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Bears legend died after wandering unsupervised at care facility

On Behalf of | Jul 30, 2013 | Nursing Home Abuse And Neglect

Hall-of-Famer George McAfee, who played running back for the Chicago Bears in the 1940-1941 season and then again between 1945 and 1950, died in 2009 while in the care of an assisted living facility in Atlanta. The four-time NFL champion, aged 91, had developed dementia, and the assisted living home now stands accused of allowing him to wander the facility unsupervised. Tragically, that wandering led directly to his death.

According to a recent ABC News report about the incident, McAfee was not supervised by his caregivers when he wandered into a housekeeping room. He apparently drank a bottle full of caustic, industrial-strength detergent, which burned his lips, esophagus and lungs. When staff discovered him, his lips were black and, according to his daughter, his face looked like a “horror show death mask.”

“It was horrible, horrible,” his daughter told reporters. “I cannot begin to tell you how horrific it was. We just hope he wasn’t conscious.”

McAfee’s family sued the facility, and the case was settled out of court. However, the lawsuit uncovered a troubling fact: during the half-hour when McAfee wandered off, there was no one on duty to supervise patients in that part of the facility.

McAfee’s tragic death was part of the reason for a new documentary on nursing homes and assisted living facilities that ABC will begin airing tonight at 9:00 p.m. Central time. The film, “Life and Death in Assisted Living,” focuses on issues involving facilities operated by one of America’s largest nursing home companies — which operated the assisted living facility where McAfee died.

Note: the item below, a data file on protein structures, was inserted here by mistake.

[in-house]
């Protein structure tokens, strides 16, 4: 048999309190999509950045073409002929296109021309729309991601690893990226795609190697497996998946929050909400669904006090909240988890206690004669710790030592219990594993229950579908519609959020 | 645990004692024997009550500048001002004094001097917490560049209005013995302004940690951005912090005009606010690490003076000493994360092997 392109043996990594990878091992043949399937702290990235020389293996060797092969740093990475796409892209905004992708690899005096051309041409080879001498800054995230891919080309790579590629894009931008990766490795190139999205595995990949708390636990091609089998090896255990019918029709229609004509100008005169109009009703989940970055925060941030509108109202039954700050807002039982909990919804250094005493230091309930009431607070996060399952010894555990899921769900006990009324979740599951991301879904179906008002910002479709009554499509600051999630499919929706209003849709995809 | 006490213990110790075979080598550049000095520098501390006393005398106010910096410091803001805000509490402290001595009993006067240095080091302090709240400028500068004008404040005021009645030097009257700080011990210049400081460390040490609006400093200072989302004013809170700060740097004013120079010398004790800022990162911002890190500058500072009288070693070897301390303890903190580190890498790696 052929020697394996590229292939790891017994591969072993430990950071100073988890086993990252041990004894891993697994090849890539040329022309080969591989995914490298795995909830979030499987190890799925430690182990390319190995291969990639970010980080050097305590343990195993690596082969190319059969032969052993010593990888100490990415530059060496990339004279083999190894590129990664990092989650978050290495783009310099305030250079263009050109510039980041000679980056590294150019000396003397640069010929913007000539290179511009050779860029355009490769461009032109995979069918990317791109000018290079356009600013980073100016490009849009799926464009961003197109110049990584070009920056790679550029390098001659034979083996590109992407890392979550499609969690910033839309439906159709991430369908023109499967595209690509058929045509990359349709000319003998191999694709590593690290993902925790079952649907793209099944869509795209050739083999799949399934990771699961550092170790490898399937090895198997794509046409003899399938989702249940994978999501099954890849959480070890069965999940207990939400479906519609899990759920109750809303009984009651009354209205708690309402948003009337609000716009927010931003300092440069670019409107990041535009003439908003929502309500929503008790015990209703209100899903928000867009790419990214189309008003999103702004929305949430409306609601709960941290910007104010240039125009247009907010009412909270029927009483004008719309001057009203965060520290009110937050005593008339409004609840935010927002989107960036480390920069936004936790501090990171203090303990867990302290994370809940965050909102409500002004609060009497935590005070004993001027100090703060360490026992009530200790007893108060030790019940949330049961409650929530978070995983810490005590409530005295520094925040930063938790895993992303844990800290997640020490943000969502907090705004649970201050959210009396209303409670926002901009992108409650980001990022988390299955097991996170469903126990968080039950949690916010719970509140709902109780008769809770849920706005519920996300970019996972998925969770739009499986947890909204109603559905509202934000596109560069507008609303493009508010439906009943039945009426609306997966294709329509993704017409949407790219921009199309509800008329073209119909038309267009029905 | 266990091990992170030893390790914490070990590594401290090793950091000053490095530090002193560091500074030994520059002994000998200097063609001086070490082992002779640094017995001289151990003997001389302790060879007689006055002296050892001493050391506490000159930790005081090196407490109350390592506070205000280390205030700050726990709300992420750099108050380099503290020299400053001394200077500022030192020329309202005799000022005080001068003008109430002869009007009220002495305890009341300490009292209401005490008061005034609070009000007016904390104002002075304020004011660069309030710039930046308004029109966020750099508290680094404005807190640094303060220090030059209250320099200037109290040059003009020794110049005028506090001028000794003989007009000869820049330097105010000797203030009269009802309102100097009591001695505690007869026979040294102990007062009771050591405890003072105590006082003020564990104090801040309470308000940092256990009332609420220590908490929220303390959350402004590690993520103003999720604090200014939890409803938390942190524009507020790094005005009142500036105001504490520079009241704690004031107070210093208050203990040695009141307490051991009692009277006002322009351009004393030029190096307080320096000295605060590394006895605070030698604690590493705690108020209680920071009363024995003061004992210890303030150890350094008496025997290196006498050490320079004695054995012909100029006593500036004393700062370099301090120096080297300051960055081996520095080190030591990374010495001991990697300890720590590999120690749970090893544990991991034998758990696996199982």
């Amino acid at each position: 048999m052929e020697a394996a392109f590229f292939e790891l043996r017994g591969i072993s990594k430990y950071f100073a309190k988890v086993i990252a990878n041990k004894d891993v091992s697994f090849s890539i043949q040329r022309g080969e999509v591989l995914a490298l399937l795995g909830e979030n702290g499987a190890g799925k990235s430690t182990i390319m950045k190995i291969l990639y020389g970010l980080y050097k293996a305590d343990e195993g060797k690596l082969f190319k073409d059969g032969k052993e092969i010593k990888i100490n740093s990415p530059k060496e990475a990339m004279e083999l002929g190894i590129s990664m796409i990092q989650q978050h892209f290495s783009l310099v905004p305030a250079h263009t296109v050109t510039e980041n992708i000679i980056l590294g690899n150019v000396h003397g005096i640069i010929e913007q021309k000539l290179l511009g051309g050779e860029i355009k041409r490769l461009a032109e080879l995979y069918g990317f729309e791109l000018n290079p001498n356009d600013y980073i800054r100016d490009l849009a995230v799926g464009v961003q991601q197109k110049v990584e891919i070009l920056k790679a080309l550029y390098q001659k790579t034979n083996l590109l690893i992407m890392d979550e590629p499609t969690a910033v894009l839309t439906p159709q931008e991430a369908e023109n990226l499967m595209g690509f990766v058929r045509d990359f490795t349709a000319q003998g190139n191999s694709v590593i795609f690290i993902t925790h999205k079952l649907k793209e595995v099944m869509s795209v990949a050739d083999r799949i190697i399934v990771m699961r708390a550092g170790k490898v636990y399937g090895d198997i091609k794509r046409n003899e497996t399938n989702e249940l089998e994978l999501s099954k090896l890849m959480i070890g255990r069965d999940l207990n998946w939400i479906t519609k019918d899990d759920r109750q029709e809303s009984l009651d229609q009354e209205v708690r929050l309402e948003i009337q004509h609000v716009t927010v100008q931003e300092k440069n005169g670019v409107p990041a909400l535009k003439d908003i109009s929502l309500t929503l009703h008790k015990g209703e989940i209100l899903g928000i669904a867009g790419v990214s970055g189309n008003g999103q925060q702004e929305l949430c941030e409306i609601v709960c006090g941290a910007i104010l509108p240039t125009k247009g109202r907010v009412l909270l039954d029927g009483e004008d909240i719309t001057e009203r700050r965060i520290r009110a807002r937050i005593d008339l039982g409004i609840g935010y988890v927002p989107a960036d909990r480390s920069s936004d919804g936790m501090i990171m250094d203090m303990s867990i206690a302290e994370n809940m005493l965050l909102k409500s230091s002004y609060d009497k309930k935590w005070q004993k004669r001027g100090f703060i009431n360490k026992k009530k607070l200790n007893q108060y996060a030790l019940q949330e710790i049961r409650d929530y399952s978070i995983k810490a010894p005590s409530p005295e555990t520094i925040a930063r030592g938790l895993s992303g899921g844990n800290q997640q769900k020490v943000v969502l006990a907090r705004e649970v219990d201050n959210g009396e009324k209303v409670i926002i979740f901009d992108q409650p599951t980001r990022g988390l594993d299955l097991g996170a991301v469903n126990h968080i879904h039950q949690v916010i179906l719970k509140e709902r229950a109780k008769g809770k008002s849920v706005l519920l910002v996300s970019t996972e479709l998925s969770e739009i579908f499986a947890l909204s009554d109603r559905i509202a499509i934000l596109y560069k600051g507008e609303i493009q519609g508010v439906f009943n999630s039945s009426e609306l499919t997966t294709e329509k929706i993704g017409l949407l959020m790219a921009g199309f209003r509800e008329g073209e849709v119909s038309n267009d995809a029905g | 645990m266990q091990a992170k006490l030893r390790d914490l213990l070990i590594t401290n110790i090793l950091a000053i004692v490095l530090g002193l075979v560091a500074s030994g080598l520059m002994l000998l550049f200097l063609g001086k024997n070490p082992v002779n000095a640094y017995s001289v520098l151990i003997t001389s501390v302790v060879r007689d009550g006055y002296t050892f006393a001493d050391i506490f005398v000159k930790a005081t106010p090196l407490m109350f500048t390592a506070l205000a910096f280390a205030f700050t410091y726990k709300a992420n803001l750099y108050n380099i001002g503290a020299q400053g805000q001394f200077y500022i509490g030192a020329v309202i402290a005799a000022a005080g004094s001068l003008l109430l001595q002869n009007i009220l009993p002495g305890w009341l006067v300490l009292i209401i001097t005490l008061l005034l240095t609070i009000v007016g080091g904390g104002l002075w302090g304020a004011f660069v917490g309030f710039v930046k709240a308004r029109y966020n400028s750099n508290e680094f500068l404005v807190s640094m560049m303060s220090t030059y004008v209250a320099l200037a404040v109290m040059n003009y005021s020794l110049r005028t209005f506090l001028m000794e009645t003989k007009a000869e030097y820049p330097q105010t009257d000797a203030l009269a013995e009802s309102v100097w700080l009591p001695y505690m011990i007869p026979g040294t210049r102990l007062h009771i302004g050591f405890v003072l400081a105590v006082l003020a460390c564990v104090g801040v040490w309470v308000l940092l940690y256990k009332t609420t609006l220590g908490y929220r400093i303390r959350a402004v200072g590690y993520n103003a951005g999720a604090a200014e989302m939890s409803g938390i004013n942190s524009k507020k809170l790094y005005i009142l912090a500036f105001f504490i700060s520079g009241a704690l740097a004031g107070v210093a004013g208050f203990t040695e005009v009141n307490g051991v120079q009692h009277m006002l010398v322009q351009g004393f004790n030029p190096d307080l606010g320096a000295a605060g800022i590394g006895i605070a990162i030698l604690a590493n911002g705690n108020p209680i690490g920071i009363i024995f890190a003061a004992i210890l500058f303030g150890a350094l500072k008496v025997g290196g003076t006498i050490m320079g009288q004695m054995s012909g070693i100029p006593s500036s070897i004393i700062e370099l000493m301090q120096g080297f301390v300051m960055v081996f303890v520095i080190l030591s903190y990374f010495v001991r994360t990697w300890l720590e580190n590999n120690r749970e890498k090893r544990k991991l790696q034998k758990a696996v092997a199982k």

The focus of the film is on how the for-profit nursing care industry operates and how their business model may contribute to nursing home neglect and abuse, including unsupervised wandering, bed sores, assaults and other such issues. The filmmaker concludes that understaffing, poor training and profit-based policies are behind the seemingly systemic failure of skilled nursing facilities to protect vulnerable patients.

Over the next 15 years, a million more Americans will reach age 70, the filmmaker notes. If an NFL Hall of Fame player with an active family isn’t safe, who is?

Source: ABC News, “Dad Dies After Drinking Poison in Assisted Living,” Susan Donaldson James, July 30, 2013